Jeremy Corbyn: ‘Europe needs to change but we’re better off In’
- Credit: PA
Jeremy Corbyn insisted there was 'nothing half-hearted' about Labour's pro-EU campaign as he made his first major speech of the referendum battle.
The left-winger - who voted Out in the 1975 referendum and has expressed Eurosceptic views over subsequent decades - has been accused of making only a lukewarm contribution to the Remain argument so far.
But he said it was clear that the party was 'overwhelmingly convinced' that being part of the bloc was in the best interests of the country on issues such as workers' rights and the environment.
There remained serious 'shortcomings' that needed to be addressed by Brussels, such as the proposed trade deal with the US which gave 'huge cause for concern' about the potential for privatisation of public services, he warned.
All of those could be better dealt with, however, by remaining in the EU 'warts and all' rather than by pulling out and leaving the country at the mercy of the Conservatives, he argued.
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'We have had a very big debate within the party and within the trade unions. Overwhelmingly, the Labour Party and the trade unions have come to the view that they want to campaign for a social, just Europe to protect the workers' rights that we've got, to extend them and extend that degree of justice.
'That is the position we have reached. That is the position that has been adopted by the party. That is the party that I lead and that is the position I am putting forward.'
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He went on: 'There is nothing half-hearted about what we are doing, there is nothing half- hearted about our campaign, there is nothing half-hearted about our alliances.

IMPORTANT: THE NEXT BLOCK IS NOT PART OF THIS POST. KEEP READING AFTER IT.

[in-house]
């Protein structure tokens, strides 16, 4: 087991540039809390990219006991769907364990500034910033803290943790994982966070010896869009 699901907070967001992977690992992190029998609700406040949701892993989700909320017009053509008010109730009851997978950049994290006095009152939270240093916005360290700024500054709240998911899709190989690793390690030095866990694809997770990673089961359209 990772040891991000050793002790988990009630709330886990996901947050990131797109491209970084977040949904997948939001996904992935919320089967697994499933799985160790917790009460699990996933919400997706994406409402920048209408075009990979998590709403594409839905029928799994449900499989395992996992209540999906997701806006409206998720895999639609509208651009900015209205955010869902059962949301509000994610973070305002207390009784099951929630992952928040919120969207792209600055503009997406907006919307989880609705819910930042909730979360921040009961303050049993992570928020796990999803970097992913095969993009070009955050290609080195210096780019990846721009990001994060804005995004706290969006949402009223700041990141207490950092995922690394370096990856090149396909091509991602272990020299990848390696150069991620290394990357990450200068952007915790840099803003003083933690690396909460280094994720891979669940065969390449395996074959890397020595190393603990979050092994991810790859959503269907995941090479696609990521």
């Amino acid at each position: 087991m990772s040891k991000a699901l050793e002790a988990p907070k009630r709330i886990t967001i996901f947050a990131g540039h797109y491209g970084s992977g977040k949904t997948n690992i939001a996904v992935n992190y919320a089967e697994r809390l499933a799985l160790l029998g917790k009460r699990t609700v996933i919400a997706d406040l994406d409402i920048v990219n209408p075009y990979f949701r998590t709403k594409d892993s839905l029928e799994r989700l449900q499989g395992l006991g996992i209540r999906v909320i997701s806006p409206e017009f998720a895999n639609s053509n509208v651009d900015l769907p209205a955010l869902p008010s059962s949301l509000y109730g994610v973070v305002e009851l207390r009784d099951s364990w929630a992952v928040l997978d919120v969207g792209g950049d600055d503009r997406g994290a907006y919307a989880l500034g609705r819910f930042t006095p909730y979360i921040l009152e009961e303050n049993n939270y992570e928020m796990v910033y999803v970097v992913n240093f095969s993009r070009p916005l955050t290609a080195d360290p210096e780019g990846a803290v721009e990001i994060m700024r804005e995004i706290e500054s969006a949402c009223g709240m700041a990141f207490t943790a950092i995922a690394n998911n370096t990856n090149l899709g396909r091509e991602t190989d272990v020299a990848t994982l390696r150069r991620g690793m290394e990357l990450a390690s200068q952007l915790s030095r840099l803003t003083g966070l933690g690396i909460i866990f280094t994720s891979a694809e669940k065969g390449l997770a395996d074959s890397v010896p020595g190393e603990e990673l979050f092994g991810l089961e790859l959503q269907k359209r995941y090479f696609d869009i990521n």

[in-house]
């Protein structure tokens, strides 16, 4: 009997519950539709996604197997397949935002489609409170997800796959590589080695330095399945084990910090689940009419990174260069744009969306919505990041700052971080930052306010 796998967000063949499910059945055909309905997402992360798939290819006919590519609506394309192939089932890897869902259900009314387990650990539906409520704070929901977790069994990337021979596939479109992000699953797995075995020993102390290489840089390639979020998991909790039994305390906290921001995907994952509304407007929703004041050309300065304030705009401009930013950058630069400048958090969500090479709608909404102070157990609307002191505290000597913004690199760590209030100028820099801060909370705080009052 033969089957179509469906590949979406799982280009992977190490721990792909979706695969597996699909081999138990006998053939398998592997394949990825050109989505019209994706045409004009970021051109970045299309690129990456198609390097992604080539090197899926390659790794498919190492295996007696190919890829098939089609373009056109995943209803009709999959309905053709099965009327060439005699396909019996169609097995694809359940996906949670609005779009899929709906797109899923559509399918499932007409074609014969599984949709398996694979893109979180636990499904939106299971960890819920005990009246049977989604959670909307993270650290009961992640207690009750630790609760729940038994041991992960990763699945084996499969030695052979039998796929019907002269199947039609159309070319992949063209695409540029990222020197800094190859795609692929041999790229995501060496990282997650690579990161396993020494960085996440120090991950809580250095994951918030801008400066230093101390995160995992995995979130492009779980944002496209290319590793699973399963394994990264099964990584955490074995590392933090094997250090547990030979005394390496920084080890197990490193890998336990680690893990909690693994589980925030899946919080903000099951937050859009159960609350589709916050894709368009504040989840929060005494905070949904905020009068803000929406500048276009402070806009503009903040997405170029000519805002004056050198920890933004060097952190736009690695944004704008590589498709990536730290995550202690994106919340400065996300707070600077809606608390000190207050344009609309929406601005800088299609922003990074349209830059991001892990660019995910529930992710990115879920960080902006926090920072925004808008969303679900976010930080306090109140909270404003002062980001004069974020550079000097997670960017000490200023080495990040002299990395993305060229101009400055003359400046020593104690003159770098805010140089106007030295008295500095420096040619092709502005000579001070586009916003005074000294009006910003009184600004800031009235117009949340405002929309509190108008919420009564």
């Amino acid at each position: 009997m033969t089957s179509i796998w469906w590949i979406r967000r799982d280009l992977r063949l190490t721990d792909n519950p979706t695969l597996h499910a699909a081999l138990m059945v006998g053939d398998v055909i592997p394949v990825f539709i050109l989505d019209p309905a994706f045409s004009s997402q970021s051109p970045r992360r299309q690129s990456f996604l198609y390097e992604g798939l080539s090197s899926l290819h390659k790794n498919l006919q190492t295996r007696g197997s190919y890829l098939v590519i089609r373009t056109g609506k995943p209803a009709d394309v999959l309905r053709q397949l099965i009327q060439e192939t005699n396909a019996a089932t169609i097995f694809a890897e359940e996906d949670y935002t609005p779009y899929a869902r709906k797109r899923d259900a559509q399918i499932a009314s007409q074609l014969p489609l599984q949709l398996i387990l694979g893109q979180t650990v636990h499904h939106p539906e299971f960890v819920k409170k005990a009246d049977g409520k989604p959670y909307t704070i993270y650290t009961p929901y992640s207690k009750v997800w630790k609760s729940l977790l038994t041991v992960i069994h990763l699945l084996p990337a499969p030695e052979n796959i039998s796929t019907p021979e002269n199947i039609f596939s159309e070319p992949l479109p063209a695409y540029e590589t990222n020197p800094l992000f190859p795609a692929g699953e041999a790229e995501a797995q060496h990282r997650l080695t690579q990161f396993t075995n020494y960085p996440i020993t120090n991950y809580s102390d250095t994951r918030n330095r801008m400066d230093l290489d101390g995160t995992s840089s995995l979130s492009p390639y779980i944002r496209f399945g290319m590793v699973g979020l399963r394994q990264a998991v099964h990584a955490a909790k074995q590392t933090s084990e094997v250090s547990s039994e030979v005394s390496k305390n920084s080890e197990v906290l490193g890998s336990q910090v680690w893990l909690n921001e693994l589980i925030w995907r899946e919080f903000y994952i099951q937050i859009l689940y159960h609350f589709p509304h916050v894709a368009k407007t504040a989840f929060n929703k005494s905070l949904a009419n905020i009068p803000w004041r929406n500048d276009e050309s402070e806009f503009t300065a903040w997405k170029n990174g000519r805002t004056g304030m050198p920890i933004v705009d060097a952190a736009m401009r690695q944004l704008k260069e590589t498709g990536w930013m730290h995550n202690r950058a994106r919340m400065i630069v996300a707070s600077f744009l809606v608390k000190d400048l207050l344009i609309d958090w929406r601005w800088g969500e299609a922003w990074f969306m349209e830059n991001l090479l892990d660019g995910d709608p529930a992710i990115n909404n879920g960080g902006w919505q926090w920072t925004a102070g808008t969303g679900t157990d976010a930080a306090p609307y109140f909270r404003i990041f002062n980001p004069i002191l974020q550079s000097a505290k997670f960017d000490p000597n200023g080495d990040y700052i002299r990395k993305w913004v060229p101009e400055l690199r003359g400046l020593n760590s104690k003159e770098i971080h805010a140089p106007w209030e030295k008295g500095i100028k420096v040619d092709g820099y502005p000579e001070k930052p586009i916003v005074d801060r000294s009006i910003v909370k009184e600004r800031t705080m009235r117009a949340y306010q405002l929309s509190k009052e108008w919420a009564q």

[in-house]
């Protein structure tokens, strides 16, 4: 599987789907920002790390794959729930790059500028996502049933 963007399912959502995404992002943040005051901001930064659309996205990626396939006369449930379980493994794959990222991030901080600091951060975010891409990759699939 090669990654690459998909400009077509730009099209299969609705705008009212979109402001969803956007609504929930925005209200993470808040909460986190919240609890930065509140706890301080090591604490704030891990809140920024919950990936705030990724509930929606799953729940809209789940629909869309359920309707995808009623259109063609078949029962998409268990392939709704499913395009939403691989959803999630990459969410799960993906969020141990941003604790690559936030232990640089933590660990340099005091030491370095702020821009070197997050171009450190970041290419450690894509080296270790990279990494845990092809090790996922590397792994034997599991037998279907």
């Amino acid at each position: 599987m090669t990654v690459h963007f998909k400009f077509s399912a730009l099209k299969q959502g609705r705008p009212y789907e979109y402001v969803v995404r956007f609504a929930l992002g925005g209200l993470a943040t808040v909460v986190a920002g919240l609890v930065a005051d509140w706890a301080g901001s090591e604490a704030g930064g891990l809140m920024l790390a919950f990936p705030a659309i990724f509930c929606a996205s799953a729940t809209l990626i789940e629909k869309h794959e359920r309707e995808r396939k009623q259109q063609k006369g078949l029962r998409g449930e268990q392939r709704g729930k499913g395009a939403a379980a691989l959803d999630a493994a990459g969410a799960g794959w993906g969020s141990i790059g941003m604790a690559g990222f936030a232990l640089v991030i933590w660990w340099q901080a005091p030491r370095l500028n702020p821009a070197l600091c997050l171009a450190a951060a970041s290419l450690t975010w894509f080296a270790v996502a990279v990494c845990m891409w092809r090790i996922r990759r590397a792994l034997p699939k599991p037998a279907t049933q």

'I have attended a number of meetings of the Party of European Socialists, I have had lengthy conversations with prime ministers and party leaders all across Europe on the social justice case, the environmental case, the issues of climate change, trade and steel and all those issues.
'I have made numerous speeches on all these subjects. There is nothing half-hearted about what we are doing.'
Mr Corbyn said: 'Over the years I and many others have been critical of many decisions taken by the EU.
'And I remain very critical of its shortcomings, from its lack of democratic accountability to the institutional pressure to deregulate or privatise public services.
'So Europe needs to change. But that change can only come from working with our allies in the European Union.
'It's perfectly possible to be critical and still be convinced we need to remain a member,' he said, suggesting his own election as Labour leader - after years at loggerheads with the direction of the party - showed what could be achieved.
'I've had a few differences with the direction the Labour Party's taken over the past few years as some people may have noticed,' he joked.
'But I have been sure that it was right to stay as a member of the party. I joined the Labour Party when I was 16 and I am very proud of that.
'Some might say I've even managed to do something more recently about changing the direction of the Labour Party and I'm enjoying that as well.
'In contrast to four decades ago, the EU of today brings together most of the countries of Europe and has developed important employment, environmental and consumer protections.
'I have listened very closely to the views of trade unions, environmental groups, human rights organisations and of course to Labour Party members and supporters and fellow MPs.
'They are overwhelmingly convinced that we can best make a positive difference by remaining in Europe.
'Britain needs to stay in the EU as the best framework for trade, manufacturing and co-operation in 21st century Europe.
'But we also need to make the case for reform in Europe - the reform David Cameron's Government has no interest in, but plenty of others across Europe do.'